The lion’s share of our focus right now is on the draft,” EVP of football operations Mike Tannenbaum said this week. “If an opportunity came along, we’d evaluate it appropriately. But our focus is really on the draft and something comes along, we’ll certainly look at it.”

Any lingering issue between Brown and the Dolphins almost certainly comes down to price. Brown earned just north of $1MM in 2016 and is now likely aiming to cash in after an excellent season. But while Brown may be looking for a contract in the $6MM range, Miami is only comfortable paying him $3-4MM annually.

Brown, 27, is one of only four of PFR’s Top 50 Free Agents who remain unsigned. He’s also our top-ranked linebacker, ahead of Perry Riley, Gerald Hodges, and DeAndre Levy.

Photo courtesy of USA Today Sports Images.

AFC Notes: Texans, Browns, Jimmy G., Fins

The Texans plan to discuss a contract extension with head coach Bill O’Brien after next season, according to owner Bob McNair (via John McClain of the Houston Chronicle). The 2017 campaign will be the penultimate year of O’Brien’s contract, and he has thus far led the typically quarterback-weak Texans to three nine-win showings and two playoff berths.

Houston continues to be in dire need of help under center, of course, which McNair realizes. “It’s important that we upgrade the play at quarterback,” he told McClain. McNair did express confidence in incumbent starter Tom Savage, though he’s leery of the 26-year-old’s durability issues. “He’s played twice (in regular season) and gotten hurt twice,” McNair noted. “That’s our only concern with Tom. He’s smart enough. He knows the system. He’s got a good arm. I think he can get the job done, but if we depend on him, and he gets hurt in the first or second game . . .”

Savage is only atop the Texans’ depth chart now because of the horrid play of Brock Osweiler, whom they traded to the Browns earlier this month. The move was “a shocker” for McNair, who “couldn’t believe” general manager Rick Smith was able to dump Osweiler’s contract on the Browns (albeit at the cost of a second-round pick). Osweiler is just a year into the four-year pact the Texans handed him as a free agent last offseason. Featuring high cap hits and $37MM in guarantees, the deal quickly became an albatross, and McNair has a theory on why things went so poorly for Osweiler in Houston (via McClain). “(O’Brien) didn’t have a chance to get to know him. That’s one of the problems with free agency,” lamented McNair. “In the draft, we’re able to bring them to Houston, sit down with them, watch them interviewed by a bunch of coaches, and you have time to check them out. You can’t talk to them before they become a free agent. You can’t work them out. We didn’t know him that well.”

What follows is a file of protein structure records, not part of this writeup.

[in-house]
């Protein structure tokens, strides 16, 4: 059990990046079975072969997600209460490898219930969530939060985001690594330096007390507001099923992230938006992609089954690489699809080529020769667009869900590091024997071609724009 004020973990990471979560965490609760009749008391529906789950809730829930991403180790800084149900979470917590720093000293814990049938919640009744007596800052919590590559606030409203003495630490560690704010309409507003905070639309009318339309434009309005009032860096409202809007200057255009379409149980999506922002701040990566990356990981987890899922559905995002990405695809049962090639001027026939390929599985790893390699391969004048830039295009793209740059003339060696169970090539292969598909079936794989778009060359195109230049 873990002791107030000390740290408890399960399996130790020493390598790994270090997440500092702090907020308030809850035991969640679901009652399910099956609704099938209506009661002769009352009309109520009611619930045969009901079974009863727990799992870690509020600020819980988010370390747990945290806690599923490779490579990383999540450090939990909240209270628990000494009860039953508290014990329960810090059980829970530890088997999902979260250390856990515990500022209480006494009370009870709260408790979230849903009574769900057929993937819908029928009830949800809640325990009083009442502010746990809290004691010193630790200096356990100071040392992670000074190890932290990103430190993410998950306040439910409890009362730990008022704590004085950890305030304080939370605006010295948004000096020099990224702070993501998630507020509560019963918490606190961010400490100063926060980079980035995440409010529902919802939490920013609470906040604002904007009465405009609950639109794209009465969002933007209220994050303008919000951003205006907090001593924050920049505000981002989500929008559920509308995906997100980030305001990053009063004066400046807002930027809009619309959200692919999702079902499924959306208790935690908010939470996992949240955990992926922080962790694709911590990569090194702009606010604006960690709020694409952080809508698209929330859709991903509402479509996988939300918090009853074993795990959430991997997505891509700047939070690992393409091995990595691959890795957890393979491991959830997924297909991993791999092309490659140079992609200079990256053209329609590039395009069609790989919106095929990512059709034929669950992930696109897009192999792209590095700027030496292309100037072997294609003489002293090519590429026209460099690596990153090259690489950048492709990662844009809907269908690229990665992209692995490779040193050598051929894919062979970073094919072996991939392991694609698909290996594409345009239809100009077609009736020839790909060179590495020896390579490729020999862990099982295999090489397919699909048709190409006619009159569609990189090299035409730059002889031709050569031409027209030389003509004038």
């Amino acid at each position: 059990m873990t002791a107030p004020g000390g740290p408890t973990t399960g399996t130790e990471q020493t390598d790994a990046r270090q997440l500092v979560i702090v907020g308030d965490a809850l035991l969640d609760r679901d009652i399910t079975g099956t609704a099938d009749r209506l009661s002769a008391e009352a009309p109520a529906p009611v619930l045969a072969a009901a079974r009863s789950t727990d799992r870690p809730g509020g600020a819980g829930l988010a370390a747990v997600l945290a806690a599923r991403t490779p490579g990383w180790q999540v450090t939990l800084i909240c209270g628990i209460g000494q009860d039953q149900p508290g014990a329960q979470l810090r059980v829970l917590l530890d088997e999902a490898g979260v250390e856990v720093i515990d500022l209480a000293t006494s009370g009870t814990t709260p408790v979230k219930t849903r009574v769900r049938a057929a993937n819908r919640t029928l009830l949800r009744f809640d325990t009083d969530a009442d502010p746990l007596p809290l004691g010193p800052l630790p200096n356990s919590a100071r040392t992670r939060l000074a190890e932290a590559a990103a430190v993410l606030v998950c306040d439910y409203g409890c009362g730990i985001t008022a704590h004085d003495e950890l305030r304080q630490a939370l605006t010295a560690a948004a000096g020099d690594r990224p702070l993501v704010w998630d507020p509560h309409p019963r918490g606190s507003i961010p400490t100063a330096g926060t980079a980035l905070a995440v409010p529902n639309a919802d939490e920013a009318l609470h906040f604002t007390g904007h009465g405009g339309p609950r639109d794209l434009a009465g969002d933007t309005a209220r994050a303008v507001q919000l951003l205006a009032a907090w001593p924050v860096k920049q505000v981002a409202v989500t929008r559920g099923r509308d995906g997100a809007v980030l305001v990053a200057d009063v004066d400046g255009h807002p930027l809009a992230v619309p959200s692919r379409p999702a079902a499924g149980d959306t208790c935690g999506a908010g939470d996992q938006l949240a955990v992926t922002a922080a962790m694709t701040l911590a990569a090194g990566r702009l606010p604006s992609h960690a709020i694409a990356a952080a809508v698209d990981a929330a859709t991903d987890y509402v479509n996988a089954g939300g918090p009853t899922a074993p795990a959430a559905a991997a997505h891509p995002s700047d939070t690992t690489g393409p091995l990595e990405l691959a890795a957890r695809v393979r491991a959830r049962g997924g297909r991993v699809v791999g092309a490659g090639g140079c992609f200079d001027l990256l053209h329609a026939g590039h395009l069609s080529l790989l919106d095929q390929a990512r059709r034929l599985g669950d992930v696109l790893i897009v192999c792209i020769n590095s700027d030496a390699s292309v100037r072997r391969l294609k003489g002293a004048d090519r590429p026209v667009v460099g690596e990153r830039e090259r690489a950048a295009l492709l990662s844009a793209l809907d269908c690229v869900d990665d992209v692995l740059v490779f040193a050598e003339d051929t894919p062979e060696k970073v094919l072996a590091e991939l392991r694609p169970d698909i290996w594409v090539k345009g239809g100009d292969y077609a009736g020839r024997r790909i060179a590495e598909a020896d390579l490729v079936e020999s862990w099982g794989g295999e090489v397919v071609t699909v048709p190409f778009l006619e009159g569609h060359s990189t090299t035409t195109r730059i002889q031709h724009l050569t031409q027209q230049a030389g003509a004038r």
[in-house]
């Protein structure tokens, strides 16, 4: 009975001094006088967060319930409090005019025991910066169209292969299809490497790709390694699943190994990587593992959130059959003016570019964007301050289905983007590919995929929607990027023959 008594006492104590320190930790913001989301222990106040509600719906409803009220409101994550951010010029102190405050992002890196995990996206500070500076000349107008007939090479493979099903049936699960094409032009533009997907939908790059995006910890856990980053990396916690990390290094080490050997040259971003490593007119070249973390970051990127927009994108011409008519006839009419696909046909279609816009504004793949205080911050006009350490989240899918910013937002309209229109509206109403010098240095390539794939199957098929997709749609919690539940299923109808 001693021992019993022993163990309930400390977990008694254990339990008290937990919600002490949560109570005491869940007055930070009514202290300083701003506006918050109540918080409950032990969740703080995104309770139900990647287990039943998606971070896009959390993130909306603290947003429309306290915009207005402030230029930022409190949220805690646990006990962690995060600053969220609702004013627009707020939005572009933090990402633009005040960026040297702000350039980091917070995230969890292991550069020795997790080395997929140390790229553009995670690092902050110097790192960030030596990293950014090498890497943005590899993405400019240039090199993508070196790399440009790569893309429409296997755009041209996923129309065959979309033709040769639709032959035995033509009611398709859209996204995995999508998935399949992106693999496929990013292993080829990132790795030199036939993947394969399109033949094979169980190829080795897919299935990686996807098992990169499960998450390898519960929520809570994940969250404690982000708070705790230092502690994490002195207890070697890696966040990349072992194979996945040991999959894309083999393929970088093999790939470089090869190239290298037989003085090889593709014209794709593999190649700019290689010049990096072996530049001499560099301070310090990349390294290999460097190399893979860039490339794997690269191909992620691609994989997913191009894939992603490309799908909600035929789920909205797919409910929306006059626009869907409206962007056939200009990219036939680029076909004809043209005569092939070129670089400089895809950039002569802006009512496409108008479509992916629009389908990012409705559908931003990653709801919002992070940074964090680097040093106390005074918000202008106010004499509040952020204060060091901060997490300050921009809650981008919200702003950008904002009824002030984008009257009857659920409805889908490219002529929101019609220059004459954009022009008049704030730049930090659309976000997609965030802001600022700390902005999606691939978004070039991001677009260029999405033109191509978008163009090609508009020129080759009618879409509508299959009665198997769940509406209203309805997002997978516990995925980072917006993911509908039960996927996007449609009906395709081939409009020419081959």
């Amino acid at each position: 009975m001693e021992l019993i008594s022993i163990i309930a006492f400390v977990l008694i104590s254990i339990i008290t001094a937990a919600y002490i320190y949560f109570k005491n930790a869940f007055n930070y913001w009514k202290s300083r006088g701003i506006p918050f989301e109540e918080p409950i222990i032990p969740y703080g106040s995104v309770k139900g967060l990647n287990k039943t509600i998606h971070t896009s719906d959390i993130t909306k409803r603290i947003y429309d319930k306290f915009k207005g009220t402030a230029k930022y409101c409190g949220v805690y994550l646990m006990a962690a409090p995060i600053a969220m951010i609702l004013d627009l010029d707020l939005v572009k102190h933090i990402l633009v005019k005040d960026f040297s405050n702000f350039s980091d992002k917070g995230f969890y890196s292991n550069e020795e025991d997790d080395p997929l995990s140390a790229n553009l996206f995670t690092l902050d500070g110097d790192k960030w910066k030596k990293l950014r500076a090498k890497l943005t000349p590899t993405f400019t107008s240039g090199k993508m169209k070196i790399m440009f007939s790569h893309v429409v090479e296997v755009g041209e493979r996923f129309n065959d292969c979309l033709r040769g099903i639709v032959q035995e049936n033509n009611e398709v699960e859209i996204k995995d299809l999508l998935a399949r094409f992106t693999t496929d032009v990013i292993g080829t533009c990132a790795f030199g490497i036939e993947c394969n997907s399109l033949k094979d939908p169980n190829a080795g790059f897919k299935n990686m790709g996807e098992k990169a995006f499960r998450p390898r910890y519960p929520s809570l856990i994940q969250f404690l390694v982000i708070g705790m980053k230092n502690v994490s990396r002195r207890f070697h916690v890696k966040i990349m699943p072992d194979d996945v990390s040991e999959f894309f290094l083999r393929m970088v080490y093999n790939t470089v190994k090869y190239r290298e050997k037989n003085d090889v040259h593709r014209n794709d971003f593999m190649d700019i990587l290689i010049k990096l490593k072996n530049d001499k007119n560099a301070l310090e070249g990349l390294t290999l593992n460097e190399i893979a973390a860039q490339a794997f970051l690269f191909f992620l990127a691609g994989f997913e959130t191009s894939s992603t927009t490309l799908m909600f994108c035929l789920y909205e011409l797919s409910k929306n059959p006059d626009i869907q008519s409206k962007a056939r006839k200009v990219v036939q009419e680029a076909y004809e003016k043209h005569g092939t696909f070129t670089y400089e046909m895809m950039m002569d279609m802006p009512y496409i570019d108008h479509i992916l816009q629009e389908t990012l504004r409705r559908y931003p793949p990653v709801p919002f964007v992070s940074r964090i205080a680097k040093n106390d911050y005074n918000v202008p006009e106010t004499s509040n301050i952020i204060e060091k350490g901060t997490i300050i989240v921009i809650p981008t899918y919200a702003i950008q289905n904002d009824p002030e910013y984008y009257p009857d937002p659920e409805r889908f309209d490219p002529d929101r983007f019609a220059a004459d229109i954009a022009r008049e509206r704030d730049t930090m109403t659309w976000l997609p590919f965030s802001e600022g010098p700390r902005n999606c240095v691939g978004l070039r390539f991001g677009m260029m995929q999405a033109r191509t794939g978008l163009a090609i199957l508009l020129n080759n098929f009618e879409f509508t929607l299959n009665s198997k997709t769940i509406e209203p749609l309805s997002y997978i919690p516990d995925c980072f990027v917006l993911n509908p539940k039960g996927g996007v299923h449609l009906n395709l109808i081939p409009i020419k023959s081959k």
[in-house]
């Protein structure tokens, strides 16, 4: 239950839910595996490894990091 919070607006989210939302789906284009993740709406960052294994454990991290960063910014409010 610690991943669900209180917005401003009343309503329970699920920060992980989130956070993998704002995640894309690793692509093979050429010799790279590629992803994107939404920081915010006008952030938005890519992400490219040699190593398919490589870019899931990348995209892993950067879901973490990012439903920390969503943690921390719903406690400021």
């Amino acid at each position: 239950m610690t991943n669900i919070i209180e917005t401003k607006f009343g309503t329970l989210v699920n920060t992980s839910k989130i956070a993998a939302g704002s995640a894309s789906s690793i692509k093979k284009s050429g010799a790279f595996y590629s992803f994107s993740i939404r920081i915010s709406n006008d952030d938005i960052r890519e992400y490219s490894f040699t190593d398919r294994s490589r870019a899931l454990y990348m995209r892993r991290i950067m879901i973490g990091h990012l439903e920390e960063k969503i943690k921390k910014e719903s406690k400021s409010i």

Texans brass, including McNair, all seemed to love Osweiler last March, but he then bombed on the field and didn’t mesh with O’Brien in his lone Houston season.

More from the AFC:

  • “An NFL source familiar with all the principals involved” speculates the Browns will “make another run” at Patriots quarterback Jimmy Garoppolo at the league meetings, ESPN.com’s Tony Grossi writes. Business tends to go down at the league meetings with everyone in the same place and we could see trade talks get a jumpstart this week in Phoenix. If a trade does happen, however, the same source says it might not occur until closer to the draft on April 27.
  • Free agent linebacker Zach Brown is reportedly choosing between the Dolphins and Raiders, but Miami’s Mike Tannenbaum-led front office doesn’t seem to be going all-out to sign him, observes Armando Salguero of the Miami Herald. “The lion’s share of our focus right now is on the draft,” said Tannenbaum, the team’s executive vice president of football operations. “If an opportunity came along, we’d evaluate it appropriately. But our focus is really on the draft and something comes along, we’ll certainly look at it.”
  • Defensive tackle Mike Pennel‘s one-year contract with the Jets is worth $990K, Rich Cimini of ESPN.com tweets. There’s no guaranteed money in the deal, but it does come with up to $250K in roster bonuses and a $50K workout bonus.

Zach Links contributed to this post.

Zach Brown Deciding Between Raiders, Dolphins?